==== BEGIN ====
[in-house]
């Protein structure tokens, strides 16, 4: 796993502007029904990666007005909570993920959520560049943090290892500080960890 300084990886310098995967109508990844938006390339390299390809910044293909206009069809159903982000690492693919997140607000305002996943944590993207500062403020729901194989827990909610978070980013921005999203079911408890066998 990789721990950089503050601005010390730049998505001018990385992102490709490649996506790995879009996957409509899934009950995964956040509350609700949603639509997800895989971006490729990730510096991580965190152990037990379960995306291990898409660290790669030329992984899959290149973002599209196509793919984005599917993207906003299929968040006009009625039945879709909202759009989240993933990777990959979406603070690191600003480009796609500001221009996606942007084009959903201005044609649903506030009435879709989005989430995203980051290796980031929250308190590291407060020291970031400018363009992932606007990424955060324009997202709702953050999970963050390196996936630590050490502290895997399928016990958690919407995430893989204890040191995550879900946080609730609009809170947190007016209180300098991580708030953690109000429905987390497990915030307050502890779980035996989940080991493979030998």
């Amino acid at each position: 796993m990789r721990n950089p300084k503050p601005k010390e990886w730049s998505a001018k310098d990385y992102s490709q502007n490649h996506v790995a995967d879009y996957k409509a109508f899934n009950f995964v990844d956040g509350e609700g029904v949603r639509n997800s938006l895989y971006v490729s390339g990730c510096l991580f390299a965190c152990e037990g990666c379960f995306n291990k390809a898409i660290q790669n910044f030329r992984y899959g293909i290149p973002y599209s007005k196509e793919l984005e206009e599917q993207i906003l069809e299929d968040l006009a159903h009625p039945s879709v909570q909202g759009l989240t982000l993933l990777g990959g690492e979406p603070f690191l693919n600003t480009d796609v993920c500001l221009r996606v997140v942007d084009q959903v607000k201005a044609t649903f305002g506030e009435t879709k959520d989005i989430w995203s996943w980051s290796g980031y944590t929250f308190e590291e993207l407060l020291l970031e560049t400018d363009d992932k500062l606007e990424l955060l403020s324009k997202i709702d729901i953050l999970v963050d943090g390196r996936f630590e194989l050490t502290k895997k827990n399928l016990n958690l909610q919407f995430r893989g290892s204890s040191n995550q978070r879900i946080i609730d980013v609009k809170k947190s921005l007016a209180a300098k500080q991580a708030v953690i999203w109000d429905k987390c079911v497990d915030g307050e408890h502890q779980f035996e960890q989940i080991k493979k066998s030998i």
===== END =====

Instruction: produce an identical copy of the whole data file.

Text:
[in-house]
């Protein structure tokens, strides 16, 4: 796993502007029904990666007005909570993920959520560049943090290892500080960890 300084990886310098995967109508990844938006390339390299390809910044293909206009069809159903982000690492693919997140607000305002996943944590993207500062403020729901194989827990909610978070980013921005999203079911408890066998 990789721990950089503050601005010390730049998505001018990385992102490709490649996506790995879009996957409509899934009950995964956040509350609700949603639509997800895989971006490729990730510096991580965190152990037990379960995306291990898409660290790669030329992984899959290149973002599209196509793919984005599917993207906003299929968040006009009625039945879709909202759009989240993933990777990959979406603070690191600003480009796609500001221009996606942007084009959903201005044609649903506030009435879709989005989430995203980051290796980031929250308190590291407060020291970031400018363009992932606007990424955060324009997202709702953050999970963050390196996936630590050490502290895997399928016990958690919407995430893989204890040191995550879900946080609730609009809170947190007016209180300098991580708030953690109000429905987390497990915030307050502890779980035996989940080991493979030998």
């Amino acid at each position: 796993m990789r721990n950089p300084k503050p601005k010390e990886w730049s998505a001018k310098d990385y992102s490709q502007n490649h996506v790995a995967d879009y996957k409509a109508f899934n009950f995964v990844d956040g509350e609700g029904v949603r639509n997800s938006l895989y971006v490729s390339g990730c510096l991580f390299a965190c152990e037990g990666c379960f995306n291990k390809a898409i660290q790669n910044f030329r992984y899959g293909i290149p973002y599209s007005k196509e793919l984005e206009e599917q993207i906003l069809e299929d968040l006009a159903h009625p039945s879709v909570q909202g759009l989240t982000l993933l990777g990959g690492e979406p603070f690191l693919n600003t480009d796609v993920c500001l221009r996606v997140v942007d084009q959903v607000k201005a044609t649903f305002g506030e009435t879709k959520d989005i989430w995203s996943w980051s290796g980031y944590t929250f308190e590291e993207l407060l020291l970031e560049t400018d363009d992932k500062l606007e990424l955060l403020s324009k997202i709702d729901i953050l999970v963050d943090g390196r996936f630590e194989l050490t502290k895997k827990n399928l016990n958690l909610q919407f995430r893989g290892s204890s040191n995550q978070r879900i946080i609730d980013v609009k809170k947190s921005l007016a209180a300098k500080q991580a708030v953690i999203w109000d429905k987390c079911v497990d915030g307050e408890h502890q779980f035996e960890q989940i080991k493979k066998s030998i």